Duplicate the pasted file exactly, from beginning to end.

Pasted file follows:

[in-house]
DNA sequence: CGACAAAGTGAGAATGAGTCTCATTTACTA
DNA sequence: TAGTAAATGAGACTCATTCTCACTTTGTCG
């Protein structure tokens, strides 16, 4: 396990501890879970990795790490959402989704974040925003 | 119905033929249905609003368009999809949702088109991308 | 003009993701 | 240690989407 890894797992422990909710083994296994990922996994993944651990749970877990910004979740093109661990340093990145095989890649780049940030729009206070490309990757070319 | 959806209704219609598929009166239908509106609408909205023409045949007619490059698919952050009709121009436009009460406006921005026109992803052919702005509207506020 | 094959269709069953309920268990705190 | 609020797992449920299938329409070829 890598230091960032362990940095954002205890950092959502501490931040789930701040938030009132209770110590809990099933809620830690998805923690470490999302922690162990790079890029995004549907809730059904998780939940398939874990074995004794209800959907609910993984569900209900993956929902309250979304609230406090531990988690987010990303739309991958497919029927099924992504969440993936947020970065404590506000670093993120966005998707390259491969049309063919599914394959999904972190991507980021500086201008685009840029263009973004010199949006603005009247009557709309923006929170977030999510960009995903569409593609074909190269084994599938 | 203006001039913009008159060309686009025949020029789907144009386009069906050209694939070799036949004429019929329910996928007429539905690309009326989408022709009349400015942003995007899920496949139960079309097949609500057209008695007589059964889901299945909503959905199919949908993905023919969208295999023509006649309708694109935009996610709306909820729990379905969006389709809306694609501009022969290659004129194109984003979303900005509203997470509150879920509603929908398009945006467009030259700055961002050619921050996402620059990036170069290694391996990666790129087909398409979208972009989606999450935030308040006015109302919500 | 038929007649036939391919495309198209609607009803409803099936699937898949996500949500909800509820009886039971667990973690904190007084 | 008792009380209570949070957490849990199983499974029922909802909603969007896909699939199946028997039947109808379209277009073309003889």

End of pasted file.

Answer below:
[in-house]
DNA sequence: CGACAAAGTGAGAATGAGTCTCATTTACTA
DNA sequence: TAGTAAATGAGACTCATTCTCACTTTGTCG
């Protein structure tokens, strides 16, 4: 396990501890879970990795790490959402989704974040925003 | 119905033929249905609003368009999809949702088109991308 | 003009993701 | 240690989407 890894797992422990909710083994296994990922996994993944651990749970877990910004979740093109661990340093990145095989890649780049940030729009206070490309990757070319 | 959806209704219609598929009166239908509106609408909205023409045949007619490059698919952050009709121009436009009460406006921005026109992803052919702005509207506020 | 094959269709069953309920268990705190 | 609020797992449920299938329409070829 890598230091960032362990940095954002205890950092959502501490931040789930701040938030009132209770110590809990099933809620830690998805923690470490999302922690162990790079890029995004549907809730059904998780939940398939874990074995004794209800959907609910993984569900209900993956929902309250979304609230406090531990988690987010990303739309991958497919029927099924992504969440993936947020970065404590506000670093993120966005998707390259491969049309063919599914394959999904972190991507980021500086201008685009840029263009973004010199949006603005009247009557709309923006929170977030999510960009995903569409593609074909190269084994599938 | 203006001039913009008159060309686009025949020029789907144009386009069906050209694939070799036949004429019929329910996928007429539905690309009326989408022709009349400015942003995007899920496949139960079309097949609500057209008695007589059964889901299945909503959905199919949908993905023919969208295999023509006649309708694109935009996610709306909820729990379905969006389709809306694609501009022969290659004129194109984003979303900005509203997470509150879920509603929908398009945006467009030259700055961002050619921050996402620059990036170069290694391996990666790129087909398409979208972009989606999450935030308040006015109302919500 | 038929007649036939391919495309198209609607009803409803099936699937898949996500949500909800509820009886039971667990973690904190007084 | 008792009380209570949070957490849990199983499974029922909802909603969007896909699939199946028997039947109808379209277009073309003889």